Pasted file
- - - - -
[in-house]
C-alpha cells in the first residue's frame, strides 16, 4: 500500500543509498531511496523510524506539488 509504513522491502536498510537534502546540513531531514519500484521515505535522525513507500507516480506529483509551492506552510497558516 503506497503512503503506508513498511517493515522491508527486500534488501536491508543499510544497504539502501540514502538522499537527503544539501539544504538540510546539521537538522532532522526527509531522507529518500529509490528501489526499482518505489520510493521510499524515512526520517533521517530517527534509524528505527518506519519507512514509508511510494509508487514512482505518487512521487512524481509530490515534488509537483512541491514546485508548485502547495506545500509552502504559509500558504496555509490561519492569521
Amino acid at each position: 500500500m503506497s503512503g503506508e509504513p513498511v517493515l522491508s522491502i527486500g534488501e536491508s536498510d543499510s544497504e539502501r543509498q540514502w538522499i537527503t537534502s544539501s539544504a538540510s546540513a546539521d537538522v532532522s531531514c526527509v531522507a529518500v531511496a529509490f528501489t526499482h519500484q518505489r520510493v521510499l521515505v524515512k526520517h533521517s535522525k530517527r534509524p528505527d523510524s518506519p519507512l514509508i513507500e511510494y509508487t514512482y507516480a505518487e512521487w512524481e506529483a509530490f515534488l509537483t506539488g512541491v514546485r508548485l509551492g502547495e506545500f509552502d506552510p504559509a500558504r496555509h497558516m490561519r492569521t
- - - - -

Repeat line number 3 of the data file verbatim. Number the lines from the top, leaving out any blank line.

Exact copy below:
Amino acid at each position: 500500500m503506497s503512503g503506508e509504513p513498511v517493515l522491508s522491502i527486500g534488501e536491508s536498510d543499510s544497504e539502501r543509498q540514502w538522499i537527503t537534502s544539501s539544504a538540510s546540513a546539521d537538522v532532522s531531514c526527509v531522507a529518500v531511496a529509490f528501489t526499482h519500484q518505489r520510493v521510499l521515505v524515512k526520517h533521517s535522525k530517527r534509524p528505527d523510524s518506519p519507512l514509508i513507500e511510494y509508487t514512482y507516480a505518487e512521487w512524481e506529483a509530490f515534488l509537483t506539488g512541491v514546485r508548485l509551492g502547495e506545500f509552502d506552510p504559509a500558504r496555509h497558516m490561519r492569521t